Again, this is where AI becomes a powerful ally. AI provides instant and continuous evaluation of health data to identify the patients who may be deteriorating. This allows better utilization of our healthcare professionals, who can instead focus their time on the patients who need them the most.
Remote patient monitoring (RPM) devices are a key aid to physicians and care teams. Detecting the health deterioration of a patient in the hospital faster has the potential to greatly reduce the number of patients who are discharged prematurely, only to be readmitted soon after for the same condition. Hospital readmission is currently a $40 billion problem in the United States.
Proactive Vs. Reactive Care: AI in the Home
As healthcare resources become more strained and as our population ages and grows sicker, providers are seeking new models that allow for the delivery of more health and care at home. Hospitals are becoming quaternary treatment centers with shorter lengths of stay, and every health system wants to minimize readmissions and costly unplanned ER visits.
To enable this, we must be able to identify which patients can safely be treated as outpatients, which will develop sepsis, and which require treatment or not. The development of AI models to predict these outcomes, with extremely high sensitivity and specificity, will completely reshape our healthcare system.
Remote patient monitoring devices let patients enjoy the comfort and familiarity of their own home instead of a hospital bed while feeling safe knowing there’s someone keeping an eye on them. Previously, once patients left the hospital, it was almost impossible to monitor their health. Many patients don’t call their doctor until well after the earliest symptoms have started and their condition has worsened.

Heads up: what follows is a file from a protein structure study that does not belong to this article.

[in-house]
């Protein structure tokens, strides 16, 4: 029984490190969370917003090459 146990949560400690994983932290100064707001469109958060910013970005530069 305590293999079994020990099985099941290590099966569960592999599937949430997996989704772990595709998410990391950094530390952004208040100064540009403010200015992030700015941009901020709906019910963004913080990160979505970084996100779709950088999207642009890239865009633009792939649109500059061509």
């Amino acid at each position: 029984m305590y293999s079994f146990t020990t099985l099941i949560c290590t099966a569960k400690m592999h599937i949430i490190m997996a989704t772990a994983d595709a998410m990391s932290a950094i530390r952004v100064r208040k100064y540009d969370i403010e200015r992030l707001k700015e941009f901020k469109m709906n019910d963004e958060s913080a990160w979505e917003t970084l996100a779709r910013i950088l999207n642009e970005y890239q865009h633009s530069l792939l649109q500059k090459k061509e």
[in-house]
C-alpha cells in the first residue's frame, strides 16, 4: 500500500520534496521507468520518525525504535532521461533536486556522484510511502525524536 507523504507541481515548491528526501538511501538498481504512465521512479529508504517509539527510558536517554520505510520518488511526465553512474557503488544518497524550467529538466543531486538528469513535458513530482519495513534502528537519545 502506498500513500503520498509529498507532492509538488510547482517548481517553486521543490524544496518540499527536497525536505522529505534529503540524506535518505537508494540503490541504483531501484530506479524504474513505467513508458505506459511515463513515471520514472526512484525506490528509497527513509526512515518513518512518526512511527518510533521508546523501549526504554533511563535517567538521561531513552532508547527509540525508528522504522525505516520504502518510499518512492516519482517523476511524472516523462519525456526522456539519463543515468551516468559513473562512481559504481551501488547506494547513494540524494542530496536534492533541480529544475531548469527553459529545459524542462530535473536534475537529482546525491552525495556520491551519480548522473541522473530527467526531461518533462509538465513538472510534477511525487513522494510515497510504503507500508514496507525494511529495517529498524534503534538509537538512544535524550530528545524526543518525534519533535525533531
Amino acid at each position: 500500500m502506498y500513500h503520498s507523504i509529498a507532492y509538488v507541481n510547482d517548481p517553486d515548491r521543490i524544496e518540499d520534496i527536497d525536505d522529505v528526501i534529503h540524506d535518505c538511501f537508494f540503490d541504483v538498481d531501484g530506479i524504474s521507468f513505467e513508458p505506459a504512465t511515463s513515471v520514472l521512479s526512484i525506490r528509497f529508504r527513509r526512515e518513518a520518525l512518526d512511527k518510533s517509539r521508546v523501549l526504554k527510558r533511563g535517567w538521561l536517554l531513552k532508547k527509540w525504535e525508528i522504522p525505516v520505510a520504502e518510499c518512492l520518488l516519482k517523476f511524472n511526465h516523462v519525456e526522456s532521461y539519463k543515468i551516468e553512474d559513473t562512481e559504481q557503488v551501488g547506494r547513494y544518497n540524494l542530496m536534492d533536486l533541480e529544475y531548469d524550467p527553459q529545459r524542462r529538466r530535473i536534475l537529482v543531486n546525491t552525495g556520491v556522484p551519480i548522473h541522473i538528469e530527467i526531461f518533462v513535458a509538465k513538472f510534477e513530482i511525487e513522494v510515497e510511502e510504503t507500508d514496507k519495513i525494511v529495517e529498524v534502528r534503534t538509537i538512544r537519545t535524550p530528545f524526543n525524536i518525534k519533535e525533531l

With RPM, vital signs and other health data are passively collected from the patient and sent to the cloud where AI models can alert appropriate healthcare professionals if the person starts to become unwell. This ability to manage throughput—to separate the signal from the noise—is the power of AI. It lets healthcare professionals focus on the patients who need their attention the most, and it helps those who don’t need healthcare attention feel safer and more secure at home. Many patients simply require the reassurance that everything is OK and is going to be OK.
The early-detection capabilities enabled by AI’s analysis of health data, which is continuously captured from these remote monitoring devices, lets healthcare professionals shift from reactive to proactive care. The best way to reduce healthcare costs is to treat at a lower acuity and a lower cost point. That means treating patients before they turn up at the ER and before they require readmission.
For the foreseeable future, AI will have a significant role in improving healthcare throughput, helping better deploy our limited healthcare resources to the patients who most need attention and delivering it at an earlier point. However, while the promises of AI and IoT are high, a computer has no emotion. This is the power of computation but also its weakness. Healthcare professionals are an essential part of healthcare delivery; they are the ones who turn information into action. Often, a decision required has to do with what not to do, and much information is subjective and can only be elicited through real human contact.
It is currently impossible for AI to replace a human’s intuition and ability to see outside the box and discern an outcome. However, tools like AI will help fundamentally reshape how we deliver healthcare, and it will improve the lives of patients, doctors and other healthcare professionals in a way that is economically sustainable.
While already enhancing patient care and improving clinical processes, the industry has only begun to scratch the surface.